Library Research


  • Use RefWorks to keep track of all the sources you use in your research.
  • Use the Quick Start Guide to get started using RefWorks. A Web-based Tutorial is also available.
  • Write-N-Cite: this is a utility that works with MS Word to format citations, bibliographies, and works cited lists automatically from the data in your RefWorks database.

Start your research with basic resources when possible, such as subject encyclopedias, handbooks, and textbooks. Use Keyword searching on Annie, the Library Catalog, to find relevant books in the library. Instructions on using keywords to search Annie are provided at the bottom of the Keyword search page.

  • for encyclopedias, search by keyword: word or phrase (enclose "phrases in quotes") and encyclopedias (the plural is used in subject headings and will find an encyclopedia even when the word "encyclopedia" is not in the title of the book)
      (example: "international trade" encyclopedias)
  • for handbooks, search by keyword: word or phrase and handbook
      (example: economic* development* handbook)

Finding Books on Your Topic

Use the Keyword search to find books on your topic. Once you locate a book on your topic, look at the subject headings listed bottom of the Annie Record (Example). You can then find similar books by following the subject links, or use terms or phrases used in the subject heading in another keyword search.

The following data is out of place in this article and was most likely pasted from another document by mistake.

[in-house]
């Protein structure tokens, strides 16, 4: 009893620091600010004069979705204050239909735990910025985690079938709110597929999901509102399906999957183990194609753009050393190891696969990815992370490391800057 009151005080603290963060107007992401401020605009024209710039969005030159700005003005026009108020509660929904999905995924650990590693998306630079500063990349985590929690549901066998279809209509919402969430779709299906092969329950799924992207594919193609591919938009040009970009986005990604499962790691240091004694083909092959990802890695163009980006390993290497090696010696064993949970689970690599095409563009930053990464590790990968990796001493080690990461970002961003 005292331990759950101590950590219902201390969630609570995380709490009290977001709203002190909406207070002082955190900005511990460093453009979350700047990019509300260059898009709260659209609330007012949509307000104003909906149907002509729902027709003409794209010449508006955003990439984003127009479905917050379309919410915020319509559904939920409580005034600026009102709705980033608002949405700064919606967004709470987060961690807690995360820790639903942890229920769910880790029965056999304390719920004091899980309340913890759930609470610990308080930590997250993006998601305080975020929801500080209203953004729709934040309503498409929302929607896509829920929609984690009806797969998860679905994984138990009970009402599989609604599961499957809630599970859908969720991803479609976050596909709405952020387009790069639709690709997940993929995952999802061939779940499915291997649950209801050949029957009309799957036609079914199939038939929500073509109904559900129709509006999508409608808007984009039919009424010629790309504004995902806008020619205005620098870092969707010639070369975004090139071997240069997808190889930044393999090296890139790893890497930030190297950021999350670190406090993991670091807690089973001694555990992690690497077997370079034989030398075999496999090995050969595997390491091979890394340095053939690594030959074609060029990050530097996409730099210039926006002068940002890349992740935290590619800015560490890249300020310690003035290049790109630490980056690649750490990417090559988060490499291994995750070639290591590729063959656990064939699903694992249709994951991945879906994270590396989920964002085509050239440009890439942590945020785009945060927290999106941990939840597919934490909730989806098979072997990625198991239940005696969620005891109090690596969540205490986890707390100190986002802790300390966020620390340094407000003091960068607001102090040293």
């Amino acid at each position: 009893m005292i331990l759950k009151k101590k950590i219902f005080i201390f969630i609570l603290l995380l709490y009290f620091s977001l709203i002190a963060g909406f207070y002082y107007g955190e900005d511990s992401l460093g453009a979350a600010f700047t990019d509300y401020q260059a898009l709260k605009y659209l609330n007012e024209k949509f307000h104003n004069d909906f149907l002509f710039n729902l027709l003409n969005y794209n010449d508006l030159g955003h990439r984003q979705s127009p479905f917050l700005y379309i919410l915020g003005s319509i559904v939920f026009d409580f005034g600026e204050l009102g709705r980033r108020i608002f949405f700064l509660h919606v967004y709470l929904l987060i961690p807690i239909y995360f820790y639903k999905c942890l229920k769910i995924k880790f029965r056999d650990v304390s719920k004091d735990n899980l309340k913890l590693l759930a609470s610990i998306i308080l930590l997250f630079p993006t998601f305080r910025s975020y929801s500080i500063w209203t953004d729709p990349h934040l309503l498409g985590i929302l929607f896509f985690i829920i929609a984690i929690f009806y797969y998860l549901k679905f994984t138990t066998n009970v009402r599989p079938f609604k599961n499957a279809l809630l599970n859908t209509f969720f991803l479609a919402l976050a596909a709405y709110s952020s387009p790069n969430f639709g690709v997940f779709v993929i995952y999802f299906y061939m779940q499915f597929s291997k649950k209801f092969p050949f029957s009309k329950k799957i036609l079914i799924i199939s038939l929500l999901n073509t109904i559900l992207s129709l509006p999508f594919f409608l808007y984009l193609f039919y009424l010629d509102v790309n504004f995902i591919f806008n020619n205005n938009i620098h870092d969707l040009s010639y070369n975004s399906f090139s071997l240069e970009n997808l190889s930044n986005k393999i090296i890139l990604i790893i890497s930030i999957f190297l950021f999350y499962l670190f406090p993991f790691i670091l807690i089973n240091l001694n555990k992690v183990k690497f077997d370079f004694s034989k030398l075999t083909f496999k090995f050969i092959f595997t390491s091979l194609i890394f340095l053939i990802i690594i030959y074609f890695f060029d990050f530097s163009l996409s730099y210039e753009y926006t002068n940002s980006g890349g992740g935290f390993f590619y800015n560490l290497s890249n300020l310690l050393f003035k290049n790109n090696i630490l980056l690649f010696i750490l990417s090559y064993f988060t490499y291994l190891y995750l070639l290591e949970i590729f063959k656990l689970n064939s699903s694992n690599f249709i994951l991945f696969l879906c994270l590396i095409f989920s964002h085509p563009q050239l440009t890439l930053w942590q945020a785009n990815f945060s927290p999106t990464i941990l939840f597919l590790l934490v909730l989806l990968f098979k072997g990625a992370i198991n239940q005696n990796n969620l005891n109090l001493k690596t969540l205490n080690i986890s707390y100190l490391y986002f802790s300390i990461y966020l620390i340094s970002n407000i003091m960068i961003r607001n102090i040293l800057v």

Searching for Articles in Journals, Magazines and Newspapers

Periodicals (journals, magazines and newspapers) come in many different shapes and sizes, and have many different purposes. Generally, in academic research, you will want to use primarily scholarly journals and absolutely no popular magazines. To learn how to tell the different types of periodicals apart, see Types of Sources page.

To locate articles in various periodicals , you should use at least one of the indexing and abstracting services that the library subscribes to.

  • EconLit, the best source for economic research.
  • Scopus, described as the largest citation-and-abstract database in the world, Scopus features broad coverage of scientific, technical, medical, and social sciences literature, as covered in about 14,000 peer-reviewed resources .
  • Academic Search Complete   This is a very good database providing articles on a wide variety of subjects.
  • JSTOR provides access to the full text of articles in over 150 of the most important academic journals. All issues of each journal are included EXCEPT for the most recent 2-to-5 years.
  • library databases arranged by subject.
  • Other Sources:
    • Bibliographies and footnotes
    • Browsing Library Shelves
    • Professors, Experts and Friends
  • Locating the articles
Comprehensive Online Services and Internet Search Engines (not recommended as "one-stop shopping" for "scholarly" research, but often useful as part of a search strategy):
  • Factiva is especially good for local newspapers, trade journals and business publications. This is the best source to search the Wall Street Journal.
  • Lexis/Nexis is especially good for newspapers, trade journals, business publications, law reviews and medical publications.